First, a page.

Shenandoah County supervisors have given County Administrator Evan Vass the all-clear to enter into a contract with a new health insurance provider as the contract dispute between the county’s current insurer, Anthem Blue Cross Blue Shield, and Valley Health System drags on.
Supervisors voted 6-0 on Tuesday night to allow Vass to proceed with a new health insurance contract with Aetna Health for an 18-month term beginning Jan. 1. Vass told supervisors that a request for a proposal issued by the county netted responses from Aetna, Cigna and United Healthcare, and that Aetna was the firm that “most closely matched our current coverages” for county employees.
The switch to Aetna will result in a 2.7% decrease in health care premiums paid by the county and its employees, and the contract represents a decrease of $182,944 in annual health care costs, according to county documents.
Anthem has been the county’s health insurance provider for “many years” through a pooled program known as The Local Choice (TLC), according to county documents. The county, in response to the ongoing contract dispute between Anthem and Valley Health, notified TLC last month of its intent to terminate coverage on Dec. 31 in order to prevent its insured employees from becoming out-of-network in 2021.
The 18-month contract would put the county back onto a fiscal-year cycle with its health care coverage, Vass noted. He added that the existing TLC contract provides for an adverse experience adjustment, which county documents describe as a 12-month “look back” on the specific performance of Shenandoah County with respect to how the premiums paid in during the last year compare to insurance claims made against them. According to county documents, Aetna has offered a $100,000 credit to offset the possibility of any adverse experience adjustment by TLC.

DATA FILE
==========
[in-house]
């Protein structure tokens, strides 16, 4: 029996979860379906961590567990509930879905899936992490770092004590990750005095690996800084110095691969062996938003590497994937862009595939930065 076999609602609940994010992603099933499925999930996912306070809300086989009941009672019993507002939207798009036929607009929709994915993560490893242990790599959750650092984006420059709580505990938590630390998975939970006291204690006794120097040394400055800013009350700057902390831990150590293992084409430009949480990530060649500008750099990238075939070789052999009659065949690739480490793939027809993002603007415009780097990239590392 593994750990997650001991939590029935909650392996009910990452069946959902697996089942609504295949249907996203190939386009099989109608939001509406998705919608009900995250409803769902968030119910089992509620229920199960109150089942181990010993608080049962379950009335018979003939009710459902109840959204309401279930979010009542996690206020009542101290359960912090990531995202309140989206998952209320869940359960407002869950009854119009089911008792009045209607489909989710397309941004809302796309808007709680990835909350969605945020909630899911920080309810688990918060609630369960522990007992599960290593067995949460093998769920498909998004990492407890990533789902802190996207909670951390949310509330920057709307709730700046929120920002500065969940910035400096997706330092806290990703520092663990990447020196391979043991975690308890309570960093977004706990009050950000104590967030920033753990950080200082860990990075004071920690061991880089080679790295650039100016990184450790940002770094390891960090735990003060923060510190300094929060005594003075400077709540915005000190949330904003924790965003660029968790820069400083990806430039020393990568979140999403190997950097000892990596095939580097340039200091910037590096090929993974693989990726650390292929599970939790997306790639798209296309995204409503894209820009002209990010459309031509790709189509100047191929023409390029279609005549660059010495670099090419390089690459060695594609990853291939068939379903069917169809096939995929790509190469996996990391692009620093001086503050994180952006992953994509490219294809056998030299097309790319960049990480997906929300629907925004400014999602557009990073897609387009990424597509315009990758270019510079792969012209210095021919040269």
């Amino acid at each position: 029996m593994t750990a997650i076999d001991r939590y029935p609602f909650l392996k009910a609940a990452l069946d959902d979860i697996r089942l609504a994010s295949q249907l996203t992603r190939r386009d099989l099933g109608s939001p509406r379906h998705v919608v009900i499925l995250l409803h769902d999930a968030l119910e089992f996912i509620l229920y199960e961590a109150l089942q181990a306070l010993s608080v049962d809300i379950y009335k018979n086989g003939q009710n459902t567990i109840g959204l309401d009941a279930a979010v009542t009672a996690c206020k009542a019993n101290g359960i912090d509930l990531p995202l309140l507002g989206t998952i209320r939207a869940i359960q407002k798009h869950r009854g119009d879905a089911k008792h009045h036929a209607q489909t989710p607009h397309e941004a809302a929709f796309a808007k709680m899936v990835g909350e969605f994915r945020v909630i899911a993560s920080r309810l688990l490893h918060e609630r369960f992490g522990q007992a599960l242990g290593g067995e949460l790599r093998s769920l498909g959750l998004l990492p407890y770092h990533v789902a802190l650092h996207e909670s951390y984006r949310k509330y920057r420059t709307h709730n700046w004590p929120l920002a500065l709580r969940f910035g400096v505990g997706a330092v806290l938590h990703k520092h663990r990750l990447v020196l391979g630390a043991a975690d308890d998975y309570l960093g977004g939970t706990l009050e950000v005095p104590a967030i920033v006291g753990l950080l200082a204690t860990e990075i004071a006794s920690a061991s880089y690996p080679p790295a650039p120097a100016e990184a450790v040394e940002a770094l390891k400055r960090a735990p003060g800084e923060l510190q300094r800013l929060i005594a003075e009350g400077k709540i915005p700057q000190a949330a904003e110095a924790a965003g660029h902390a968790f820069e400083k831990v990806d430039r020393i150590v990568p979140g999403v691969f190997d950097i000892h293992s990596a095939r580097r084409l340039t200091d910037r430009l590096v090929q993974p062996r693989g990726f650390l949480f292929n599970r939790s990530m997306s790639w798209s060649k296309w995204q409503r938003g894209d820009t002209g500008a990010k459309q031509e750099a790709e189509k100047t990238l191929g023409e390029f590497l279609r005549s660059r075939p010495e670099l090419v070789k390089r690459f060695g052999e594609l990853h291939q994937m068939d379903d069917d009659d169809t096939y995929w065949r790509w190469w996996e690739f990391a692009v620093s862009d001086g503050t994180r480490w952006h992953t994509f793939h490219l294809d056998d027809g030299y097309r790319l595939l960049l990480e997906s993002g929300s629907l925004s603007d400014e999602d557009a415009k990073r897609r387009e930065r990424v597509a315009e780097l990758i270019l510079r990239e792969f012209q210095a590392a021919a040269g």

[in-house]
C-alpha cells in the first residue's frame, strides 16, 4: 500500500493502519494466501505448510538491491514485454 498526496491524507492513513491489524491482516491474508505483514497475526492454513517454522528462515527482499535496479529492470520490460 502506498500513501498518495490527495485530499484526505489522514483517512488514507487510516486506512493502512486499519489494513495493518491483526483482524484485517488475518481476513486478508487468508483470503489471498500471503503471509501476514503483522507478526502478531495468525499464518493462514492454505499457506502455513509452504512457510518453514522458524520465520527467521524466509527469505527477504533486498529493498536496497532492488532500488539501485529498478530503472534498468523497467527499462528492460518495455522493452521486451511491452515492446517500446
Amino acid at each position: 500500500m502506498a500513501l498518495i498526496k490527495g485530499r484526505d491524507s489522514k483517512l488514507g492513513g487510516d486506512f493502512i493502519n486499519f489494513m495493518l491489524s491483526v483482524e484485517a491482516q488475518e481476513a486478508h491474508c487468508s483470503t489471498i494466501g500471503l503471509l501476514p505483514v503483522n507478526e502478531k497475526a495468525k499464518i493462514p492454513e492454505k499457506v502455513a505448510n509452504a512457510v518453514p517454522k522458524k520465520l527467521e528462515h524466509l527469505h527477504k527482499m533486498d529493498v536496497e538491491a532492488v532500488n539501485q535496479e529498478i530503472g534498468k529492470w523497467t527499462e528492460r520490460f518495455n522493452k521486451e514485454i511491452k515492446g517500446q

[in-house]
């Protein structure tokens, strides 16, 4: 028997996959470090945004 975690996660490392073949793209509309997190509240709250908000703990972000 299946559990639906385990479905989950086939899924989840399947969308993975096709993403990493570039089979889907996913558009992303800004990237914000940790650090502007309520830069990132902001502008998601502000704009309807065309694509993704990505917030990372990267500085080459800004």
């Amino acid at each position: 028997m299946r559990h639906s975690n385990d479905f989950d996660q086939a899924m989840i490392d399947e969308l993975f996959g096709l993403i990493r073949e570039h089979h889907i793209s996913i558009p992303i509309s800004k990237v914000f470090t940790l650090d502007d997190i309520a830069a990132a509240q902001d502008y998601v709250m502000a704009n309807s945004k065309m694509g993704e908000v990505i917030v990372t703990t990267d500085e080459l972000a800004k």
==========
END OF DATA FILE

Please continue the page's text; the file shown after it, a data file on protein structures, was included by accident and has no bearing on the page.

Also on Tuesday, the Board of Supervisors voted unanimously to approve:
• A lease agreement between the county and the Deer Rapids Road Fund, which continues a practice that has been in place between the two parties for over two decades. The lease, which was prompted by a flooding event in the Deer Rapids subdivision outside of Strasburg in 1996, allows the leased lots to be used and maintained by the homeowners and limits use of those lots to “purposes compatible with open space, recreational or wetlands management practices” and prohibits new structures or improvements on those properties other than temporary restrooms or a “public facility that is open on all sides and functionally related to open space use.”
• The fiscal year 2022 budget calendar, which culminates in the budgets adoption on April 13.
• The appointments of John Adamson and Peggy Boston to the Citizens Advisory Committee to the Comprehensive Plan (CAC).
Board of Supervisors Chairman Dick Neese, Vice-chairman Steve Baker and fellow supervisors Brad Pollack, Karl Roulston, Dennis Morris and Tim Taylor attended Tuesday’s meeting.